Local democracy: on balance and respecting minorities
Democracy is a matter of balance. Democracy is a dynamic balancing system that organises a space in society for a humane battle about convictions, believes, pragmatic approaches, and decisions on public matters. Furthermore, it provides room for self confidence of people. It serves as a battlefield for moral values, without the killings which are often inevitable in other societal systems.
The Ghanese and the Dutch system for local democracy are not that different. We face similar problems. The tendency of decentralisation of public tasks and laws is similar. As you experience in Ghana, we often get less budget when public services are decentralised as compared to the budget attached to those tasks when executed by the central government. We have our own complications and advantages from mixed systems on ruling and responsibilities, as the Ghanese have with the tribal and federal system. We can lose control, or at least oversight, now and then of the complications of entangled public services along with private institutions, public-private enterprises, and hundreds of semi-privatised institutions, which are fully payed for with public money without direct public control.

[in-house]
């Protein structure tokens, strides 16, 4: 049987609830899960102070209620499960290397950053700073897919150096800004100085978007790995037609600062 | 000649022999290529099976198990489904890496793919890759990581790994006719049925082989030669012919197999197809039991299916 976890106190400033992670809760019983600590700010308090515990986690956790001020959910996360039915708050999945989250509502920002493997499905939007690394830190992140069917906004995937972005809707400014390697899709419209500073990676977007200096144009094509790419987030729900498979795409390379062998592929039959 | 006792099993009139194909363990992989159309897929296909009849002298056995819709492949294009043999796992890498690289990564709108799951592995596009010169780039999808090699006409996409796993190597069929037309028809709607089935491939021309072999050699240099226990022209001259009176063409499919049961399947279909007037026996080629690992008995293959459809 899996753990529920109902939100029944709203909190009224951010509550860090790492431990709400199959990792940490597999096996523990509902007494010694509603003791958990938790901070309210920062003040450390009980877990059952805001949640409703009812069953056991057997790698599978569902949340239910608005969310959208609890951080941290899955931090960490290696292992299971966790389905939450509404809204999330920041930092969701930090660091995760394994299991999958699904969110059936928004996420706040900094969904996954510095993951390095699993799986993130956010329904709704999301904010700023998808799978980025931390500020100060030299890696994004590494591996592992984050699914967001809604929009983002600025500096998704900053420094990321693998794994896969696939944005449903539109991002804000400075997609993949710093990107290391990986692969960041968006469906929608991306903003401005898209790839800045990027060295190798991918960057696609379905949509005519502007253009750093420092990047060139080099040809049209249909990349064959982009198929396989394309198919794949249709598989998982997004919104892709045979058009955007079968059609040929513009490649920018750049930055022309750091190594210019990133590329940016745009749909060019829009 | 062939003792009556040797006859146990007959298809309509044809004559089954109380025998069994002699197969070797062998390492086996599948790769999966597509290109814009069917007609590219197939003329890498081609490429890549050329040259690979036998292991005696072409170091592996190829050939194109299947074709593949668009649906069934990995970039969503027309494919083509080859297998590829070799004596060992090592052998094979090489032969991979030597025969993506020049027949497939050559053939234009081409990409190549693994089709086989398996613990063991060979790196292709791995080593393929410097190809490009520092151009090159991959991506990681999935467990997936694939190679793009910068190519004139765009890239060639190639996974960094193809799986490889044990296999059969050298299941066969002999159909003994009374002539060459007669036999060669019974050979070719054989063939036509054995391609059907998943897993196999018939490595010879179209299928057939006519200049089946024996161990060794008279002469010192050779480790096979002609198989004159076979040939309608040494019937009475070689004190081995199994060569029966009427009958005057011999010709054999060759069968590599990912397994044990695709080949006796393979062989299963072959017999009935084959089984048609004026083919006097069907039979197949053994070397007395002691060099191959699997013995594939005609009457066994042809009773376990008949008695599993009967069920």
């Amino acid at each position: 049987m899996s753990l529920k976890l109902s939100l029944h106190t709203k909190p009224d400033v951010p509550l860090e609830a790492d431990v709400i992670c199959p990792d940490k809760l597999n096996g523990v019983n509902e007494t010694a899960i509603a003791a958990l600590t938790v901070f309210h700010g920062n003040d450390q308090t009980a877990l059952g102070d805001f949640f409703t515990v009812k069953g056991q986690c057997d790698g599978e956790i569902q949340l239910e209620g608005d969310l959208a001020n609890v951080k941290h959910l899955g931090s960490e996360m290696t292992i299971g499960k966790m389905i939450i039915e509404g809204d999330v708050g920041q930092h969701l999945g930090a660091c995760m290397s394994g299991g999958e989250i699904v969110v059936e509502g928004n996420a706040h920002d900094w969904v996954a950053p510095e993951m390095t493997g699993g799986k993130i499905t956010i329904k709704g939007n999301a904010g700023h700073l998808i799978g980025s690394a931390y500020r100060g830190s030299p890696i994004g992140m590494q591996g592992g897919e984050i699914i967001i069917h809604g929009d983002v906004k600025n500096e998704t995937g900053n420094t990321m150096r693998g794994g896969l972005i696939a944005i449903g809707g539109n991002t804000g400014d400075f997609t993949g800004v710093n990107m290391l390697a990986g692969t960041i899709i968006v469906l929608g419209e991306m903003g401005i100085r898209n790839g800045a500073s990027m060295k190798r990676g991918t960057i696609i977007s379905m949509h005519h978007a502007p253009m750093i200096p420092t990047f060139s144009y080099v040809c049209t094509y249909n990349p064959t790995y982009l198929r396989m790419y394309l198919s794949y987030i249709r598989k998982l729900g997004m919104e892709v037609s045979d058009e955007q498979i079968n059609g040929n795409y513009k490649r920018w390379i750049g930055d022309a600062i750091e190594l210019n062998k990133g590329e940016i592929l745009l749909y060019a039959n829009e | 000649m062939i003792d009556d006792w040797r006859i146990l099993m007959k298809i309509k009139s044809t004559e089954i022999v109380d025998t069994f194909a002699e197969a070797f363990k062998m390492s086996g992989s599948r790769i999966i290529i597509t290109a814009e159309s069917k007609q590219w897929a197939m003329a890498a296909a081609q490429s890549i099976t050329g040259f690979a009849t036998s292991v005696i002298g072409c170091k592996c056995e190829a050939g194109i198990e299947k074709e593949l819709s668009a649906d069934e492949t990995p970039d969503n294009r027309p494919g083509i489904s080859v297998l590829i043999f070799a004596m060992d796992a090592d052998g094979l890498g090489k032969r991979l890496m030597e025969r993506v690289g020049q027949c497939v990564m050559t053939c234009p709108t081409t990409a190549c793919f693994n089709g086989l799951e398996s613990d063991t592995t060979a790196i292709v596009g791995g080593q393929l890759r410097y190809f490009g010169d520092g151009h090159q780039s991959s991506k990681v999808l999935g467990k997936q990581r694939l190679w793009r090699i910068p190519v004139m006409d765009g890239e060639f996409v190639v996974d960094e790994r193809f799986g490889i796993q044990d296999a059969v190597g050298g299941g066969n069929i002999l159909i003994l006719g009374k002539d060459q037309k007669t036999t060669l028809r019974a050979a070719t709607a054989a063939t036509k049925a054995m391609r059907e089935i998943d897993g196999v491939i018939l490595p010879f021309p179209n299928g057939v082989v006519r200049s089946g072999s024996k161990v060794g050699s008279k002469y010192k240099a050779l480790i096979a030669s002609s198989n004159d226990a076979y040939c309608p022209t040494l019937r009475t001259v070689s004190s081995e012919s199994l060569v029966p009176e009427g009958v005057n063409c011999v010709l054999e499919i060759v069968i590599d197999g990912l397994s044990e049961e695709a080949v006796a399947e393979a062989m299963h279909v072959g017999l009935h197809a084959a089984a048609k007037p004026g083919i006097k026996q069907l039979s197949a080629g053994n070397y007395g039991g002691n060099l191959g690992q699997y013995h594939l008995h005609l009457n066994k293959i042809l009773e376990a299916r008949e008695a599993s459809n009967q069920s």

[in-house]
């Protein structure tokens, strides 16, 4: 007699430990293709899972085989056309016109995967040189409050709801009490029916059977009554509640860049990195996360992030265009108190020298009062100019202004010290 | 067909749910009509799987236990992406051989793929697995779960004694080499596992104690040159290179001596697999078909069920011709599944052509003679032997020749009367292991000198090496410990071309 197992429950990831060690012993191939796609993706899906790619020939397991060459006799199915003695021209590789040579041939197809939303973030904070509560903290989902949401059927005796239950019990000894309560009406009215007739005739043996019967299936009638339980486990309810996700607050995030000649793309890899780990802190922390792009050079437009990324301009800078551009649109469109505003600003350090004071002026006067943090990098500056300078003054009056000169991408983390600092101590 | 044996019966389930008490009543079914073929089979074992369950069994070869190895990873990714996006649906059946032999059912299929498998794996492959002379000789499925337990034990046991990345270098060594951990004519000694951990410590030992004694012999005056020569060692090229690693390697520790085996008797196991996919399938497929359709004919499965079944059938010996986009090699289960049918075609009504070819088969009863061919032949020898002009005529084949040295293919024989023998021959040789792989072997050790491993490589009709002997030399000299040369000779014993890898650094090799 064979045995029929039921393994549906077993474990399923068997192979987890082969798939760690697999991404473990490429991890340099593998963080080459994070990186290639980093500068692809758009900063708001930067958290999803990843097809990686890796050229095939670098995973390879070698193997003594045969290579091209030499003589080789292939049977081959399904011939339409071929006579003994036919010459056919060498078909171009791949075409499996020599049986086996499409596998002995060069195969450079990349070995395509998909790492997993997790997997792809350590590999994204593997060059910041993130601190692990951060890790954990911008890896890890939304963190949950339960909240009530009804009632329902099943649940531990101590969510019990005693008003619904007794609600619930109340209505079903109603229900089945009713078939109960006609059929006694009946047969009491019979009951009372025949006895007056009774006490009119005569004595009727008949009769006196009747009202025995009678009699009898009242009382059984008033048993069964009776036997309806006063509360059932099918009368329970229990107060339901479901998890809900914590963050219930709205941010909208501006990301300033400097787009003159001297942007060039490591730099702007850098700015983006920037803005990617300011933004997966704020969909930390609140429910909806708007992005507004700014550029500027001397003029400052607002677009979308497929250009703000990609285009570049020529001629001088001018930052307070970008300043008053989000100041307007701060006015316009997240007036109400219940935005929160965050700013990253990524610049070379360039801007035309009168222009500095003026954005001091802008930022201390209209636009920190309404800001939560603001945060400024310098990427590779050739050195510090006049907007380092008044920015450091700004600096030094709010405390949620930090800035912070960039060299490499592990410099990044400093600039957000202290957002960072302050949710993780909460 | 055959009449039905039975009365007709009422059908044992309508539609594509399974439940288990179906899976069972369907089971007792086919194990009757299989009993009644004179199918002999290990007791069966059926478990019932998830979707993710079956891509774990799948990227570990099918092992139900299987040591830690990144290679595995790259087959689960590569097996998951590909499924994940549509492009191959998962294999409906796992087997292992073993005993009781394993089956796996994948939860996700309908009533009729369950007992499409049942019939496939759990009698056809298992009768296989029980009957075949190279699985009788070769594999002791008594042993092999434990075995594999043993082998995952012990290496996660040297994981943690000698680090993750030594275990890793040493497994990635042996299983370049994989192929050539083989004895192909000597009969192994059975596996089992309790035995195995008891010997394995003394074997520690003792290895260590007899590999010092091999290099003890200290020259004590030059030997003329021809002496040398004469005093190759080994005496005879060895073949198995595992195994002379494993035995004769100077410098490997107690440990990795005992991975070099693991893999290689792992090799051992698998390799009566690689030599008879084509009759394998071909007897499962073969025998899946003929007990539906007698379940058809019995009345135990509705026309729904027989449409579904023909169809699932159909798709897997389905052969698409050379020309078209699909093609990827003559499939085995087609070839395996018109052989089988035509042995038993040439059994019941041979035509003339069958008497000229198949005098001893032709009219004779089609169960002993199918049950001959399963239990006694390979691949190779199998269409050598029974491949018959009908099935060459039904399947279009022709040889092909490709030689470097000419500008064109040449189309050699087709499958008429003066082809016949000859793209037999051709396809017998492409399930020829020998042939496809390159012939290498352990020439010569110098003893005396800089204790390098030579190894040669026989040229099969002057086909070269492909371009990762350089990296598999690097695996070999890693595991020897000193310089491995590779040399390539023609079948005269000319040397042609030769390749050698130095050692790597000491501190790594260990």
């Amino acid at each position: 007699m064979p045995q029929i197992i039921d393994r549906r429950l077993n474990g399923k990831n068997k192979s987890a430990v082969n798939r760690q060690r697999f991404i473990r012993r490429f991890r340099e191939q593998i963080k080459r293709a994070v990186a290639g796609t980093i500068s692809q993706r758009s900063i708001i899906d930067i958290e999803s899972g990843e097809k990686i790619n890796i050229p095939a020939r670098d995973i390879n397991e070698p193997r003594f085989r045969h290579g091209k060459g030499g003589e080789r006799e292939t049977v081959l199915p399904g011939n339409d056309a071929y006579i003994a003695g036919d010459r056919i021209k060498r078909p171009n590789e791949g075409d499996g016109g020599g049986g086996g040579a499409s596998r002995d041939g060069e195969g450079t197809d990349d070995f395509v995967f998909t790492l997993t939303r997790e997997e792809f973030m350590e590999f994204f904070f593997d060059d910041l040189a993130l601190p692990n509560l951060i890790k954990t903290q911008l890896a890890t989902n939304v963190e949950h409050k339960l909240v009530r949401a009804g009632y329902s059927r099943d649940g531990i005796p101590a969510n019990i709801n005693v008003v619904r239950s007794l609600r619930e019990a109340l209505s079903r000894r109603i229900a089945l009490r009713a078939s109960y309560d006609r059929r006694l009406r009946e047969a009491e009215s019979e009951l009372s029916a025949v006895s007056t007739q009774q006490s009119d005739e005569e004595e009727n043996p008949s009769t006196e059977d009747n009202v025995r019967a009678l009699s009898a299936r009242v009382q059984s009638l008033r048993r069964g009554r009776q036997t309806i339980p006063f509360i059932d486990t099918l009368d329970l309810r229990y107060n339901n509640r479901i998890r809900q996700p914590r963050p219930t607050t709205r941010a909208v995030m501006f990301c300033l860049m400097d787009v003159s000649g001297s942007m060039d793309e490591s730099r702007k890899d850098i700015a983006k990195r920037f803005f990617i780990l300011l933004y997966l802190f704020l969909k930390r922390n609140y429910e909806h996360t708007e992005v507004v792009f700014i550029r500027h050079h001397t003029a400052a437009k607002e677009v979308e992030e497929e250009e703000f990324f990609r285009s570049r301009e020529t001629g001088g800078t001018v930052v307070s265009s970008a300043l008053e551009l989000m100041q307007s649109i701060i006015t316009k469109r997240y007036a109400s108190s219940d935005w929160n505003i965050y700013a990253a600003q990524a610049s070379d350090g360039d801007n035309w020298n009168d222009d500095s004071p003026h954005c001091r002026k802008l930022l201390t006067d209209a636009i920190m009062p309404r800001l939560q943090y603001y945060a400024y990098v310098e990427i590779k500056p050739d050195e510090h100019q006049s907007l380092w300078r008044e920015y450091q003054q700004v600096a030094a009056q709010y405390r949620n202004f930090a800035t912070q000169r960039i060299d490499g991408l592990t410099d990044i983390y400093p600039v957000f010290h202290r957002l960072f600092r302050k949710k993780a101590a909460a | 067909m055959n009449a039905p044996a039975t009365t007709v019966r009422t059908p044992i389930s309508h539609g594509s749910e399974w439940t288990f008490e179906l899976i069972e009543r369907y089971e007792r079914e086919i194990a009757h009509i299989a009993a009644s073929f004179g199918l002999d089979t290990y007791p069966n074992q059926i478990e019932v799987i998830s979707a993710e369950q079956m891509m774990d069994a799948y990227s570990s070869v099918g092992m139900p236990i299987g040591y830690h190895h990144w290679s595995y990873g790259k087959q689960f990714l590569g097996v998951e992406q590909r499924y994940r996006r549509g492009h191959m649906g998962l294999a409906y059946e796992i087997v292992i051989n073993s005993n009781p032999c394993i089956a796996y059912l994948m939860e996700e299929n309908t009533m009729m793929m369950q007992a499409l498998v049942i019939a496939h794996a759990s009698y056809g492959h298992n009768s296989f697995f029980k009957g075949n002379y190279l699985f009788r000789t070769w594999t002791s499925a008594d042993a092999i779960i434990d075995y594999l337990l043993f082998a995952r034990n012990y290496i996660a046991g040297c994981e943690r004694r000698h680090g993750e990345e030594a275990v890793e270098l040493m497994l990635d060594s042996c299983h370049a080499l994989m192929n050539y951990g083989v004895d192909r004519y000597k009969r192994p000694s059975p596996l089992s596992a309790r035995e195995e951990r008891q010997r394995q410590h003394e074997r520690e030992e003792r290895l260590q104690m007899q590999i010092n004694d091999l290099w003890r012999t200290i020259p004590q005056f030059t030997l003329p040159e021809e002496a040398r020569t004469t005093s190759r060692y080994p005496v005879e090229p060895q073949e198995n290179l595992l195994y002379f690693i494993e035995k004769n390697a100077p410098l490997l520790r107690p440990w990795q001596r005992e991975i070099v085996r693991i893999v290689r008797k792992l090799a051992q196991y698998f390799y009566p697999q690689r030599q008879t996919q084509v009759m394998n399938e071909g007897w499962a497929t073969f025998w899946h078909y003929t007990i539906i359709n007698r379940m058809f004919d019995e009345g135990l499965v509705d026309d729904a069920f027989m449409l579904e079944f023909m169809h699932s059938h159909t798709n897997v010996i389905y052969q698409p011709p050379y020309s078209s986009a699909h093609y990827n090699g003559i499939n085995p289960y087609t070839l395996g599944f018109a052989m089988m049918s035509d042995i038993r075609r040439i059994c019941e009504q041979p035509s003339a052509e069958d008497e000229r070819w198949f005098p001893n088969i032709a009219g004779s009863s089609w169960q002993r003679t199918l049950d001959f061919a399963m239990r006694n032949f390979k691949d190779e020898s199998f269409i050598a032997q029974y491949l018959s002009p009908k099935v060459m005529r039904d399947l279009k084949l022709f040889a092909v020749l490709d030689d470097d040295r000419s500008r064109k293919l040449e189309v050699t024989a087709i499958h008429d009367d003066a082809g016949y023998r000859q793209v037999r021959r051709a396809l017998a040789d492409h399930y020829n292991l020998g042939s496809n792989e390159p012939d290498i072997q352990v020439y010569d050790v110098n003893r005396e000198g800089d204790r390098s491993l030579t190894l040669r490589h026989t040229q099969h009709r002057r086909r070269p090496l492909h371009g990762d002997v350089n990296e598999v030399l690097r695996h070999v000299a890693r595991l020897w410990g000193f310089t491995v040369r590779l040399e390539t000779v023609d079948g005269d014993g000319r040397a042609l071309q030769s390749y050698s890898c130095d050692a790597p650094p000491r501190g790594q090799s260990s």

Therefore, no principal differences, though there are differences in the size of the problems. We cannot solve all those governance problems immediately with high budgets, you cannot with low budgets. No difference in that.
Structure of democracy
What is the structure of democracy? Why does it work so relatively efficiently in Ghana and in the Netherlands – efficient, as compared to other systems.
Let us consider the four elements: goals, planning, methods and results.
Goals are your political convictions, what you wish to emerge in society
Planning is on how you plan to manage the process from wish to the emergence of your dreams.
Methods consist of steering continuously on your course, and accept that winds change
Results are not your dreams come true, but the results of all these social processes you tried to push towards your goal, as a politician. Results are often not congruent with your goals.